Saturday, November 06, 2010

Like Soldiers with a House under Siege

In drugged sleep is some kind of resolve
This is a story inspired by a man I know is dying. It is not literal, but the truth of it is. 

The best part of his day is a moment. Sometimes its moments. Nowadays, actually, those moments are longer and longer-when he does not know who he is. Where he is. How he got here. Those are the best moments of his day. When he opens his eyes, and in those moments, does not know. 

He still cares where he is though. This is what often makes him start rummaging in his mind, spoiling the moment, when he does not know where he is, and is trying to figure out where he might be. In trying to understand where he is, he remembers who he is. Then the moment is gone and he will have hours and hours to stay awake through before he can come back to the moment when he opens his eyes, does not know who he is and...Bliss. In those moments. 

But if he is in a bed, and a curtained window is across the room, with bright daylight intermittently flitting in, making pools of patterns on the cement floor, he can lay there and lay there, blissful, his mind empty, thinking nothing, remembering nothing-this is where happiness is. At peace. 

Until a tingling in his nether regions wakes him fully; he must get up and piss. Or, first like an echo from around a corner, he begins to hear the distant pounding of hands on a drum-his hangover headache, then the dryness of a desert in his mouth. He must get up. Then he knows who he is. He knows where he is. 

Usually he is in the bedroom. On top of the bed. Still in the clothes he was wearing when he left the house. He is happier when he is alone on the bed. He will not have to talk. He will not have to get out of the bed earlier. He will not have to look in his wallet, in vain hopes most of the time, to see if there is any money left in there so that she can get of the house and cross the road to buy some eggs maybe, butungulu and nyanya, 200 hundred shillings Garden Tea leaves and milk to make breakfast-if it is still morning-sometimes they want to make lunch...sometimes they think they can stay! When he is alone, he can stay on the bed longer, looking at the curtained window until the light begins to make his eyes hurt.  

In time the whole room will register. Then the house. If he is alone, if he has been in his bed, and stripped, he will wrap a towel around his waist, and leaning against the wall, shuffle toward dinning room, where the fridge is, looking for water. Any water. For that thirst. 

This is the one thing he has not forgotten how to do. Boil lots of water for drinking later, which he keeps in the fridge in 3 litre jerricans that used to be Cheers juice jerricans. He has eight of those jerricans and he counts his drinking days according to how many are left full each time he opens the fridge. When there are two jerricans left, he knows the month is almost ending and he should go and check at the headquarters to see if ‘their money’ has been sent to their bank accounts.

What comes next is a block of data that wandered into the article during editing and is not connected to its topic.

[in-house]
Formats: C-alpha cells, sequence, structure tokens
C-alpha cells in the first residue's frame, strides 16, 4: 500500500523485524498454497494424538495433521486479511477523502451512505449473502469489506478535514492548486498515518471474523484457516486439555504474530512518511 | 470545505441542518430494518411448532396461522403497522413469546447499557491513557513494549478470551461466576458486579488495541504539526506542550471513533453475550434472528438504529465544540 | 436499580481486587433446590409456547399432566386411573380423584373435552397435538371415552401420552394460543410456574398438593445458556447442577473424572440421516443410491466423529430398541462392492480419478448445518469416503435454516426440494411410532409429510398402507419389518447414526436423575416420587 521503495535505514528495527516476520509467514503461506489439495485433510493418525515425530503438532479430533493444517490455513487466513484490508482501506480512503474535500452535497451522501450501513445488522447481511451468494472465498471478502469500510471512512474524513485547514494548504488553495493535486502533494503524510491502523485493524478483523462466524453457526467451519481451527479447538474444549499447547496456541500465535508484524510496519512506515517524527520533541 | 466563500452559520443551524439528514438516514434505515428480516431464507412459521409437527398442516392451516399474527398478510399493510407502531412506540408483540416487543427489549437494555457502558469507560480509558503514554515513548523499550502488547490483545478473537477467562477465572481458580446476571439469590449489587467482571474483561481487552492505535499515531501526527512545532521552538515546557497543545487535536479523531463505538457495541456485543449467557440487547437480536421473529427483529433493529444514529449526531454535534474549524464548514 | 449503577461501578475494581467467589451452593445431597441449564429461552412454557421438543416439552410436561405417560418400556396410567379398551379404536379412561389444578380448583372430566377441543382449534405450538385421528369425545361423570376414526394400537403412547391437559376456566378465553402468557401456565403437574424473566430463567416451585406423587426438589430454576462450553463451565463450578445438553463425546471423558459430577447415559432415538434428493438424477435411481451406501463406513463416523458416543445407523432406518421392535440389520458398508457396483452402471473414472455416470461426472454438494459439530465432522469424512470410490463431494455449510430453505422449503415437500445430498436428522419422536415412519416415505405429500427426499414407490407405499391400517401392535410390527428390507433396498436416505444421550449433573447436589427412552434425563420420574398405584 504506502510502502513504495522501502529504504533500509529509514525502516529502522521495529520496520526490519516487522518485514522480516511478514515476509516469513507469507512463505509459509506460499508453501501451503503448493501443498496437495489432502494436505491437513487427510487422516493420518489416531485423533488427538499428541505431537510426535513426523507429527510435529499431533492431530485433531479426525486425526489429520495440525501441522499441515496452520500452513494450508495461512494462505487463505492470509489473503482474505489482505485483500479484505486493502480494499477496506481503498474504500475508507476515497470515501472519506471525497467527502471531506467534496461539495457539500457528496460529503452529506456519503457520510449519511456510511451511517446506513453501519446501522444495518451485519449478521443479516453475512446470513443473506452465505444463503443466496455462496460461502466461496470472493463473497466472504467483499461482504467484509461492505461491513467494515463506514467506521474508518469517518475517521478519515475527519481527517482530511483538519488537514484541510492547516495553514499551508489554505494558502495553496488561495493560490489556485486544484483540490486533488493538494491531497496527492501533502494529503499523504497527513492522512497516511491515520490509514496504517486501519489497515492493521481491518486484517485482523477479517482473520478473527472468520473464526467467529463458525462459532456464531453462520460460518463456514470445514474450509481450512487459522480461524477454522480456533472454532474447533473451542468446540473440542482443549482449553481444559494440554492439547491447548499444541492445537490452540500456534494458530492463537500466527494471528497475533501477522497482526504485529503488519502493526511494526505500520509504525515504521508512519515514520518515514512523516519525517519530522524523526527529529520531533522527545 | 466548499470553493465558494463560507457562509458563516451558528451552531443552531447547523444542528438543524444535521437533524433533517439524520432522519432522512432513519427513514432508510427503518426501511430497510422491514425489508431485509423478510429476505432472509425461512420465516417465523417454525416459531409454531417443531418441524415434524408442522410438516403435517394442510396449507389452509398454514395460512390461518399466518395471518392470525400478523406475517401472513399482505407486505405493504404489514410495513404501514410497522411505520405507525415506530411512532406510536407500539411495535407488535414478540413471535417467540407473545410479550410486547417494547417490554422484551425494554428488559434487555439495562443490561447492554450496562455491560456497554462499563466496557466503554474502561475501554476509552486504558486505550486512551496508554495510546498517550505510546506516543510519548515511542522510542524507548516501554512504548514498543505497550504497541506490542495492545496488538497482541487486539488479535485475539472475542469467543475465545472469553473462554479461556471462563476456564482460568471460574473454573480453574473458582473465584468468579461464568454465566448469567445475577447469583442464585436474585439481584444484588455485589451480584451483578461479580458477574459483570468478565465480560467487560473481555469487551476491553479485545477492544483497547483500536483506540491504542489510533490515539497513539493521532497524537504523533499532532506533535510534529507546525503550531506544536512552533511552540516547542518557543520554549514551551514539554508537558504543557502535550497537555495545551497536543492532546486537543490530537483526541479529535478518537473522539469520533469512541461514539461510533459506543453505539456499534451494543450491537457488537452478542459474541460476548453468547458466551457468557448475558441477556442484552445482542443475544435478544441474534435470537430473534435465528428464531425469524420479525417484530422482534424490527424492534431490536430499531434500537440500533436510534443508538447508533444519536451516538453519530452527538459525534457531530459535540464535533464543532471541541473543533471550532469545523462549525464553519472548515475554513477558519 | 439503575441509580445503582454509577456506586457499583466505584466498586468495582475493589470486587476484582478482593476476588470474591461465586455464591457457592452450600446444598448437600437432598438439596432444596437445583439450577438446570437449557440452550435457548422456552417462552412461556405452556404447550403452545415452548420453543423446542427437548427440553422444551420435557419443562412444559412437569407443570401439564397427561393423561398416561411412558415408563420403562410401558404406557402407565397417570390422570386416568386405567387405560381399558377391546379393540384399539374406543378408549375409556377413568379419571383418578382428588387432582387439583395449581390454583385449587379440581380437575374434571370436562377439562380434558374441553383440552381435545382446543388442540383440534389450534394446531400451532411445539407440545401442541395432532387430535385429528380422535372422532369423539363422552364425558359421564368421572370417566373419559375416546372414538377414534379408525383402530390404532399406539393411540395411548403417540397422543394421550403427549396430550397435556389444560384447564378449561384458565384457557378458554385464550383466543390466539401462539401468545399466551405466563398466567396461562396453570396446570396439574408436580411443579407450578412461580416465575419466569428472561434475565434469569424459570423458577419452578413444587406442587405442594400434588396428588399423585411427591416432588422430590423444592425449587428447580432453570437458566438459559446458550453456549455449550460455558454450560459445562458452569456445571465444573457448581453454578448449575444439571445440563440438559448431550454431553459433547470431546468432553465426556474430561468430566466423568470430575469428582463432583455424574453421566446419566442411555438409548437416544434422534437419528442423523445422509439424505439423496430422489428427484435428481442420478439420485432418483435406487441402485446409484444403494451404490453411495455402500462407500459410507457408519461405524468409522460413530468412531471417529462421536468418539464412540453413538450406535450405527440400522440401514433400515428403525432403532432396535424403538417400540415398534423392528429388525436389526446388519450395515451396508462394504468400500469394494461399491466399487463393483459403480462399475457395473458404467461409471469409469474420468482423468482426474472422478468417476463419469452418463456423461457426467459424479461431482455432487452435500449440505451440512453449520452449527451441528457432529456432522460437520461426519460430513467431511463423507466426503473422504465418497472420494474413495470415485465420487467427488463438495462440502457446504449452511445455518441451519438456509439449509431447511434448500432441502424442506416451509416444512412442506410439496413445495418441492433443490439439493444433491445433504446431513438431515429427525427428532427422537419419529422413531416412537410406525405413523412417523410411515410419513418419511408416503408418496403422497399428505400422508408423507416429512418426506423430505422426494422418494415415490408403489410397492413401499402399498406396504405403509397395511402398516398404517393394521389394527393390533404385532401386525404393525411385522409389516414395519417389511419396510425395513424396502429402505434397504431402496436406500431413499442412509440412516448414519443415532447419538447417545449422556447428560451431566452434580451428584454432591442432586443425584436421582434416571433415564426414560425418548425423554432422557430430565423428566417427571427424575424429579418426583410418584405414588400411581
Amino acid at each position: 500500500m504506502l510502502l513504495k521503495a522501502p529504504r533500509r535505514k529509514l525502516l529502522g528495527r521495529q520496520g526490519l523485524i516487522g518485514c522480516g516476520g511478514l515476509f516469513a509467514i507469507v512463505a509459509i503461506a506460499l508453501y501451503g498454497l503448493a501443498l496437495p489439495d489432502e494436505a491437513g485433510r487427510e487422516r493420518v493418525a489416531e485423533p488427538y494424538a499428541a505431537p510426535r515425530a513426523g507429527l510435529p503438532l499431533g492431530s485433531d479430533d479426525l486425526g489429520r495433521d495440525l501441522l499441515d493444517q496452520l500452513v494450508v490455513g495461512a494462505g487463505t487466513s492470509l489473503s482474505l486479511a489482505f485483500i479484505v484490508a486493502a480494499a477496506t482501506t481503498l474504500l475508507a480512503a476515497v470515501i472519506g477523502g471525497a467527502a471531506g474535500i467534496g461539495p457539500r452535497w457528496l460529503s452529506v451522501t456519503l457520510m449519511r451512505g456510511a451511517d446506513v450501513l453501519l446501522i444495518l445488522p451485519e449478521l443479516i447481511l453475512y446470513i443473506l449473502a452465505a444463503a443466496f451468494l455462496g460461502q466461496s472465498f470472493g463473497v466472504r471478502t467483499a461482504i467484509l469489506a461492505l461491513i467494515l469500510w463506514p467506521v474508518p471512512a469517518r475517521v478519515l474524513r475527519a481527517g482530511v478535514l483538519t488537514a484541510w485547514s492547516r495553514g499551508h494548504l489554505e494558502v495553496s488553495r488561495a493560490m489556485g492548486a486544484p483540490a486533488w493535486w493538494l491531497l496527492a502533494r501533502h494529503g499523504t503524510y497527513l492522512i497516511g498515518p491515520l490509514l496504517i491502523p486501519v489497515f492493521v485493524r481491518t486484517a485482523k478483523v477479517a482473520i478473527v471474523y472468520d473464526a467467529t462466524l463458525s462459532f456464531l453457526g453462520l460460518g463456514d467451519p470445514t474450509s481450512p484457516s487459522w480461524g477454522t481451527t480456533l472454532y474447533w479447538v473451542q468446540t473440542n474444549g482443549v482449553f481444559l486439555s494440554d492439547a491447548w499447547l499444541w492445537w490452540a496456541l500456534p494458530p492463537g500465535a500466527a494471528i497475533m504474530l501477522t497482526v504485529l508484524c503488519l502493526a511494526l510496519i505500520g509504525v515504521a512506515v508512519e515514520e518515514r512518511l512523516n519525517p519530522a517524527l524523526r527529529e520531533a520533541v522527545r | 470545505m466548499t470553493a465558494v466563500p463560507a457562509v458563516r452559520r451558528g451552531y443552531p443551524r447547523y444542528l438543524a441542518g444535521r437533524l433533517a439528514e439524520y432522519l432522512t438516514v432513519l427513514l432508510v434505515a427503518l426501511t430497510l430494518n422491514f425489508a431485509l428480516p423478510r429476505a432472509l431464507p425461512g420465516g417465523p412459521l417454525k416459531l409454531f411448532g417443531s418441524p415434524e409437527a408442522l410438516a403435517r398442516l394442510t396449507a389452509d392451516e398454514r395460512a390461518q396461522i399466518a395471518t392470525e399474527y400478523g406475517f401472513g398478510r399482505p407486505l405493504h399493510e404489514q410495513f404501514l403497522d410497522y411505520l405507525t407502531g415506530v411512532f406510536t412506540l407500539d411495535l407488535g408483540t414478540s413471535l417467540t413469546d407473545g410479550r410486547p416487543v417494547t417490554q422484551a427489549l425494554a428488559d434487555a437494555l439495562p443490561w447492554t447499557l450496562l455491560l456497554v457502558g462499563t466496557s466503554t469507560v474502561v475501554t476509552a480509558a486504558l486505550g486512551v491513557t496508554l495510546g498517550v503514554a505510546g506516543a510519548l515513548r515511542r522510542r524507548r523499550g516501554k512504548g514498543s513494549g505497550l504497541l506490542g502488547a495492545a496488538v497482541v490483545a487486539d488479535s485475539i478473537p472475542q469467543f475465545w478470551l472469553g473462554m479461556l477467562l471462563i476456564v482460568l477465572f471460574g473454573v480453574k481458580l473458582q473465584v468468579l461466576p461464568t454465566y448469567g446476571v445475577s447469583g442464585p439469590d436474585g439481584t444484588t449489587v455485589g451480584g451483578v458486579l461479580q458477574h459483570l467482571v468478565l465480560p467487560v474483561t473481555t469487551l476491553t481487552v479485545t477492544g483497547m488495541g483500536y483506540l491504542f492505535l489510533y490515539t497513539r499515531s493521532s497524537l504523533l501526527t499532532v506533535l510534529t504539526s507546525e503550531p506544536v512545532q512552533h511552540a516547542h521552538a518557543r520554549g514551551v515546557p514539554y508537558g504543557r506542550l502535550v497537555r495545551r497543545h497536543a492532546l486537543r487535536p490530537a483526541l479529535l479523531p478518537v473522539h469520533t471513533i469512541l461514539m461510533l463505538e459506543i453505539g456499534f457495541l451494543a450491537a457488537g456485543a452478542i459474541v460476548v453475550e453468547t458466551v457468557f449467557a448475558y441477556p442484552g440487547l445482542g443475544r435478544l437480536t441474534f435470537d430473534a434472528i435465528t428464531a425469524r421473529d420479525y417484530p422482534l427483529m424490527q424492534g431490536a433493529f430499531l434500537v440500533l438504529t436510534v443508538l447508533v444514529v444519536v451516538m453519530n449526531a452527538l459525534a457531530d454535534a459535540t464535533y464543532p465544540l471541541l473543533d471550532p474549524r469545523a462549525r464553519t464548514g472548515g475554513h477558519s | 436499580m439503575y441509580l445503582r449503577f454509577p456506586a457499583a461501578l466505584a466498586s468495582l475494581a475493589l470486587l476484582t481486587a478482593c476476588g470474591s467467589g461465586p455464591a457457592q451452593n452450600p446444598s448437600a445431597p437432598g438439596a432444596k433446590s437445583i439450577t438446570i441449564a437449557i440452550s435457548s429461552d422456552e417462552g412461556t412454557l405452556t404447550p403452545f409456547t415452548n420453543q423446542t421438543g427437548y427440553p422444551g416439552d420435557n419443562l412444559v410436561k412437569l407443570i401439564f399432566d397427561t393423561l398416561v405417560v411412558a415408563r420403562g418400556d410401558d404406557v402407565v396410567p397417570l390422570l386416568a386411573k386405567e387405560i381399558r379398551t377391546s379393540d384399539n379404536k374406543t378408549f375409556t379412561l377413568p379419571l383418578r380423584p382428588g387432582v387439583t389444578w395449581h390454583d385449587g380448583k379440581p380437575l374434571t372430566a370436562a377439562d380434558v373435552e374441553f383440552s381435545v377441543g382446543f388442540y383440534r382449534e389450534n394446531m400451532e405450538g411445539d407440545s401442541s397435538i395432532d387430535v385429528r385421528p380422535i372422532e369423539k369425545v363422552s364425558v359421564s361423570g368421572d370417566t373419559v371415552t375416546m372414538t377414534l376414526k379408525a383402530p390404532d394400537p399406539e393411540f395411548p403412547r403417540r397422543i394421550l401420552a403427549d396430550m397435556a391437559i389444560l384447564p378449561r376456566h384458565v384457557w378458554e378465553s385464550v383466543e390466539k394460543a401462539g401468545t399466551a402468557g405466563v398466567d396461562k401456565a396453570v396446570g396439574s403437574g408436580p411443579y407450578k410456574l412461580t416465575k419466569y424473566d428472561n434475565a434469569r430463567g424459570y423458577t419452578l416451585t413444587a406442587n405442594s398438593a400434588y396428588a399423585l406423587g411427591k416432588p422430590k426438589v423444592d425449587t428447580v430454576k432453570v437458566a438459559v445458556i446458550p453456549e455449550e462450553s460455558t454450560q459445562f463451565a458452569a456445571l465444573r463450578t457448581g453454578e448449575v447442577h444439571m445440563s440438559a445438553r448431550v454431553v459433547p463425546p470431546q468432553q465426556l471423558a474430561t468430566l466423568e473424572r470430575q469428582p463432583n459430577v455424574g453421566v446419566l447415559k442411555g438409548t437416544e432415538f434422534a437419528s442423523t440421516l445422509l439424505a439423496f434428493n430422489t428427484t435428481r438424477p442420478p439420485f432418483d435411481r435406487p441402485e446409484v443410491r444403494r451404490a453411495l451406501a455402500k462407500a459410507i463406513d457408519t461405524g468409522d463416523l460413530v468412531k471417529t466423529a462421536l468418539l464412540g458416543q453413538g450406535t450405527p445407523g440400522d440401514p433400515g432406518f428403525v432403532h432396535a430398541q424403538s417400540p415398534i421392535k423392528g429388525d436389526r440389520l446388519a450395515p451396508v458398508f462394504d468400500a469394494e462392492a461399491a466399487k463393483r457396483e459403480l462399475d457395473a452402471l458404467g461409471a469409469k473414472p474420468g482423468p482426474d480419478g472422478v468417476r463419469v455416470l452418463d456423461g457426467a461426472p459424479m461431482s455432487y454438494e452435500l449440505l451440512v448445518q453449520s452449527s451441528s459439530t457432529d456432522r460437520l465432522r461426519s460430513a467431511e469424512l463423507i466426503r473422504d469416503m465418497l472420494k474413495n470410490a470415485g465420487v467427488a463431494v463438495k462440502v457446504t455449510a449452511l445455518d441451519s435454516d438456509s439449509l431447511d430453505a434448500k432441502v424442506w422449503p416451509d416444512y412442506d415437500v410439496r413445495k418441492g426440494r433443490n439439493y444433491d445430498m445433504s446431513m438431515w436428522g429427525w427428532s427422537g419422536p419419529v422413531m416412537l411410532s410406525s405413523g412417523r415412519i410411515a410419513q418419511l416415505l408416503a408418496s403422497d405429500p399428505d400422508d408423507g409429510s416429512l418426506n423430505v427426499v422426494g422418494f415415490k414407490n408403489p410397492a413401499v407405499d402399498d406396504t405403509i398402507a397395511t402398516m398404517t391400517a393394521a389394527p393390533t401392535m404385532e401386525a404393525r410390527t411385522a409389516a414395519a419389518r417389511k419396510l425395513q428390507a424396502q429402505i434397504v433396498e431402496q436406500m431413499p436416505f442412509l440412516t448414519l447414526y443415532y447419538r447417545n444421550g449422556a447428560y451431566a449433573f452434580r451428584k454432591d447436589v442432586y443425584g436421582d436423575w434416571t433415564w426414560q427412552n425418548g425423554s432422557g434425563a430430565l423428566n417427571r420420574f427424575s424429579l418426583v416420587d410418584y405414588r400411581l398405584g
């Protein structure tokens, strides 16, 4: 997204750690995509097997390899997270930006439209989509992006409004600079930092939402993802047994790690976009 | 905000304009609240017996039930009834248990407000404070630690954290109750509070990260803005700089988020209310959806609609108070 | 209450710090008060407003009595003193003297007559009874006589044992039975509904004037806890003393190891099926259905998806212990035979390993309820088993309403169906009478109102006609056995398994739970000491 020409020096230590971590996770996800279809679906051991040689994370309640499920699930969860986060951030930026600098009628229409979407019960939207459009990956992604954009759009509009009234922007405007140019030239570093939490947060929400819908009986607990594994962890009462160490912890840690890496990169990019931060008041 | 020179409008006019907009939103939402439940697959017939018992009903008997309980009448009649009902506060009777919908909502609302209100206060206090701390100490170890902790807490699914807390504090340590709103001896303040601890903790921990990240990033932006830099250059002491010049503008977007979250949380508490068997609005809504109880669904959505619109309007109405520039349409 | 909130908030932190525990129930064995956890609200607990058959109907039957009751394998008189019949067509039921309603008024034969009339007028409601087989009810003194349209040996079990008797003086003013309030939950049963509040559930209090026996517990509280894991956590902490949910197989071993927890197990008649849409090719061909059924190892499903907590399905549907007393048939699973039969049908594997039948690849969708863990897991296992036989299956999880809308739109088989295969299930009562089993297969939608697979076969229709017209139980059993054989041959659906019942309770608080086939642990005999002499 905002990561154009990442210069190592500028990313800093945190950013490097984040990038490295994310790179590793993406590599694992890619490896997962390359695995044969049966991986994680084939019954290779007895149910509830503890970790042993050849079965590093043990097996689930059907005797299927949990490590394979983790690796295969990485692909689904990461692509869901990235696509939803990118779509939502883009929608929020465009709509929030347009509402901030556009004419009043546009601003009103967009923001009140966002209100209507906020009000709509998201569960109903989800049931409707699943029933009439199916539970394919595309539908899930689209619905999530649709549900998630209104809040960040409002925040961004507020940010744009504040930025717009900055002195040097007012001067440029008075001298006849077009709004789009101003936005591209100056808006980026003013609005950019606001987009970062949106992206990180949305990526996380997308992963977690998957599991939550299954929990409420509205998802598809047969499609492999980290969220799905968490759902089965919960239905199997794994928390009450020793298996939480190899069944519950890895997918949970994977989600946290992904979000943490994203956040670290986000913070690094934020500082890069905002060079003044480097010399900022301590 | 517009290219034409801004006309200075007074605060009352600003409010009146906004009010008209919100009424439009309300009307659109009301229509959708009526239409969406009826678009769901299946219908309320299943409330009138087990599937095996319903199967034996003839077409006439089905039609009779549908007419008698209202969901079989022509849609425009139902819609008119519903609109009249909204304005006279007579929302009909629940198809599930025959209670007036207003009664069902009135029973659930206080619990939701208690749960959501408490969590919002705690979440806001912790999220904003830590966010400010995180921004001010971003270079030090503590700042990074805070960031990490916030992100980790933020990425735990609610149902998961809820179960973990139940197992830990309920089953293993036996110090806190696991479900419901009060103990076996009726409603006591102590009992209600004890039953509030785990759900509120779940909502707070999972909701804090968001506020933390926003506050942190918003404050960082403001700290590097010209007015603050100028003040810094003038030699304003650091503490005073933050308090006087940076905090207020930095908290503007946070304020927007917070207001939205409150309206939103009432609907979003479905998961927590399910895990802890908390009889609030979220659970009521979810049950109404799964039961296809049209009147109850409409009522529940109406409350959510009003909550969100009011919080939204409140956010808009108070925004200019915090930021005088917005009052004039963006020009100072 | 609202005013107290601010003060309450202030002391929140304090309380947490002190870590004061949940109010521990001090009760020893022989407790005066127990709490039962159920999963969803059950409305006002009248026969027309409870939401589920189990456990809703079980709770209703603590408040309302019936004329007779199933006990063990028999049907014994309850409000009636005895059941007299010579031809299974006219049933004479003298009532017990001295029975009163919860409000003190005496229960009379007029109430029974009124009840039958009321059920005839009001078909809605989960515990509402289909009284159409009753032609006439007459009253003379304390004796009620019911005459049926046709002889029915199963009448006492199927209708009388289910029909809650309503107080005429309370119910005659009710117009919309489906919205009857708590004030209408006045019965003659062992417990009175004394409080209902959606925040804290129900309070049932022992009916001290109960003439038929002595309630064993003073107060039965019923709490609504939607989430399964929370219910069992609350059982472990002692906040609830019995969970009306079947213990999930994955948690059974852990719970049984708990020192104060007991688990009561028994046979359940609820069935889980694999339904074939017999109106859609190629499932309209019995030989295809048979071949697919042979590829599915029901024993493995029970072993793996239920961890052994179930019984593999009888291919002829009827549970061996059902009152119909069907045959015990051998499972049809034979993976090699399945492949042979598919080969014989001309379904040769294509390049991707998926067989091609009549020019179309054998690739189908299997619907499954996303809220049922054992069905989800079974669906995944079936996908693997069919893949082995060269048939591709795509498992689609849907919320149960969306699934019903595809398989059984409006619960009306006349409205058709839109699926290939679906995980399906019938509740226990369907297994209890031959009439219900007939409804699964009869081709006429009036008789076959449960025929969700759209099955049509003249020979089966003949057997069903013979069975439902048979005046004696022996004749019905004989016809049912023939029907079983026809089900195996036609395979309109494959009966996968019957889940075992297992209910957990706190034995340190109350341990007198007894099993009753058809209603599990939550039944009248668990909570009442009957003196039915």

He comes to the county headquarters only when he has to. The only other time he ever does is when he needs signatures for official documents. Signatures and stamps of authority. For students, for residents, who need them on their passport application papers; women fleeing their marital homes; people with their dead. 

Otherwise he does not come to the headquarters. 

He uses the fridge to remember the last time a woman was in his house too. If he finds in the fridge one litre Fresh Diary packets of milk, vegetables like cabbages, mangoes, sometimes jackfruit in the lower compartment, yellow Hotloaf bread in the middle compartment, not only can he tell he has had a woman over recently, he can tell what kind of woman and if she is coming back. 

This is his only way to remember. It is the only way he wants to remember. The other way is going, finally. 

If he is alone in the house, he will lower himself into his chair, as he always has, at the head of the six seater dinning room table, drinking from the mouth of the jerrican, leaving the towel to fall away from his waist, let more moments come to him-like green khaki soldiers running toward the door of a house they have had under siege. He won’t try to escape now. Though he knows these.

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